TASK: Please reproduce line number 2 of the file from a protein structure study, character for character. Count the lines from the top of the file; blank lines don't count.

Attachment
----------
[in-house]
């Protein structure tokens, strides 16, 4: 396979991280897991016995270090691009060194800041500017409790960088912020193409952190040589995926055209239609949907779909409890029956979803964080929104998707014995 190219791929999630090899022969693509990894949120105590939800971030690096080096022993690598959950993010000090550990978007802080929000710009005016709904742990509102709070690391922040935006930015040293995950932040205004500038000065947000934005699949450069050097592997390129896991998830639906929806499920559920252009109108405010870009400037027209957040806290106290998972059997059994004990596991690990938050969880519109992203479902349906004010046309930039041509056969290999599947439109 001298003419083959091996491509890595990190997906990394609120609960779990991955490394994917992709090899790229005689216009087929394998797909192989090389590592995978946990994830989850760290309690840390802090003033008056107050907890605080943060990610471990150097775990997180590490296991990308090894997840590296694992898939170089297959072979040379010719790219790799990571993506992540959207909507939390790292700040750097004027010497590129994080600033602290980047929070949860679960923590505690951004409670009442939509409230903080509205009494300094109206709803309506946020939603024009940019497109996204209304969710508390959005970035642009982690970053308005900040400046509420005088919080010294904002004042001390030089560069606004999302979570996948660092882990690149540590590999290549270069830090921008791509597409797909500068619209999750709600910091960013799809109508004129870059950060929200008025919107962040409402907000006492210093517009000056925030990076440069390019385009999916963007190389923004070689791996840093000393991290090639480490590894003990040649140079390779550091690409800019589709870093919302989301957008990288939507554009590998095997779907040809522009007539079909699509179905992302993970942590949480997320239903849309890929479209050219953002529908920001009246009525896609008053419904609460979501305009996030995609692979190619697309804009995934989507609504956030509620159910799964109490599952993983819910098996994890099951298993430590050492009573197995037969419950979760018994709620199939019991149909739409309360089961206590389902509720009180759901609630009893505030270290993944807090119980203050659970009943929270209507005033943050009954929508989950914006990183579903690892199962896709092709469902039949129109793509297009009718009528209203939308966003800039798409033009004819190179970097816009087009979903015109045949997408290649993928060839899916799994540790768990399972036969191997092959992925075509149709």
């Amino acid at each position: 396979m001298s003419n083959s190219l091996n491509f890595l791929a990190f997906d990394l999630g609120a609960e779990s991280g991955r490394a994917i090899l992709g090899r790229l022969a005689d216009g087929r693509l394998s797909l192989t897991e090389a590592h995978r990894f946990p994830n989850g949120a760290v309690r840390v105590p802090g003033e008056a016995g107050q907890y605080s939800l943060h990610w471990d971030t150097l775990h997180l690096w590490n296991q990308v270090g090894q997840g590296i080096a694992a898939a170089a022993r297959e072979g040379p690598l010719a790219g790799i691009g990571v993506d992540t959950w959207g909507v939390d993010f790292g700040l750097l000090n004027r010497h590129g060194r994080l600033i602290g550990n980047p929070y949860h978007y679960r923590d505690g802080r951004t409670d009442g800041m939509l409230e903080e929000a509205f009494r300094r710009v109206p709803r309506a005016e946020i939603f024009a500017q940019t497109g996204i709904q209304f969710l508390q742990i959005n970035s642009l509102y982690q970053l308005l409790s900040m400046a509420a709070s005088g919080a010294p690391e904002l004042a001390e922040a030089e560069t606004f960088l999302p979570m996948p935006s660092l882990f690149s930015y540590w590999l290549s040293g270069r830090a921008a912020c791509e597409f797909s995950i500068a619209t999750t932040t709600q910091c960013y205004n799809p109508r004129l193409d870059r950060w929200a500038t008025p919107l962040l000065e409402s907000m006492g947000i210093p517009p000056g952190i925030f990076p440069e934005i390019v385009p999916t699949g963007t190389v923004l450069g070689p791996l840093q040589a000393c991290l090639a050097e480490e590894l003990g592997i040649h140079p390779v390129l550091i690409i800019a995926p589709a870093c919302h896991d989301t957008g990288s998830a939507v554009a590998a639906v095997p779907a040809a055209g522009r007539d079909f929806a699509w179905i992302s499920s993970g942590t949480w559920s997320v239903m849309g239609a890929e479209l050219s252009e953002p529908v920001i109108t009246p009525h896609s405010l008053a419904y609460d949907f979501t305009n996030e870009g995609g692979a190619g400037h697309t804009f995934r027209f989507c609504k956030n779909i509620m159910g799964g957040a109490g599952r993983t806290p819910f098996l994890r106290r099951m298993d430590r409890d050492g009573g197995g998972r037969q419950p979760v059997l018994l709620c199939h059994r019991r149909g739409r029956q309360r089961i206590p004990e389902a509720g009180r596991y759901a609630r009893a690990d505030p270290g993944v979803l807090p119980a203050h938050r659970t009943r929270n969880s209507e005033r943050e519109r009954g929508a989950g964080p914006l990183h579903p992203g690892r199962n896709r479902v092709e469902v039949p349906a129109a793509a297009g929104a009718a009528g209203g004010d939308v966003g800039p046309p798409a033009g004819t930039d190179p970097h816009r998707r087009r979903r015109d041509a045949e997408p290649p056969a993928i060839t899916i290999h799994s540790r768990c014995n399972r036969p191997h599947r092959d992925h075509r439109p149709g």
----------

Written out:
């Protein structure tokens, strides 16, 4: 396979991280897991016995270090691009060194800041500017409790960088912020193409952190040589995926055209239609949907779909409890029956979803964080929104998707014995 190219791929999630090899022969693509990894949120105590939800971030690096080096022993690598959950993010000090550990978007802080929000710009005016709904742990509102709070690391922040935006930015040293995950932040205004500038000065947000934005699949450069050097592997390129896991998830639906929806499920559920252009109108405010870009400037027209957040806290106290998972059997059994004990596991690990938050969880519109992203479902349906004010046309930039041509056969290999599947439109 001298003419083959091996491509890595990190997906990394609120609960779990991955490394994917992709090899790229005689216009087929394998797909192989090389590592995978946990994830989850760290309690840390802090003033008056107050907890605080943060990610471990150097775990997180590490296991990308090894997840590296694992898939170089297959072979040379010719790219790799990571993506992540959207909507939390790292700040750097004027010497590129994080600033602290980047929070949860679960923590505690951004409670009442939509409230903080509205009494300094109206709803309506946020939603024009940019497109996204209304969710508390959005970035642009982690970053308005900040400046509420005088919080010294904002004042001390030089560069606004999302979570996948660092882990690149540590590999290549270069830090921008791509597409797909500068619209999750709600910091960013799809109508004129870059950060929200008025919107962040409402907000006492210093517009000056925030990076440069390019385009999916963007190389923004070689791996840093000393991290090639480490590894003990040649140079390779550091690409800019589709870093919302989301957008990288939507554009590998095997779907040809522009007539079909699509179905992302993970942590949480997320239903849309890929479209050219953002529908920001009246009525896609008053419904609460979501305009996030995609692979190619697309804009995934989507609504956030509620159910799964109490599952993983819910098996994890099951298993430590050492009573197995037969419950979760018994709620199939019991149909739409309360089961206590389902509720009180759901609630009893505030270290993944807090119980203050659970009943929270209507005033943050009954929508989950914006990183579903690892199962896709092709469902039949129109793509297009009718009528209203939308966003800039798409033009004819190179970097816009087009979903015109045949997408290649993928060839899916799994540790768990399972036969191997092959992925075509149709």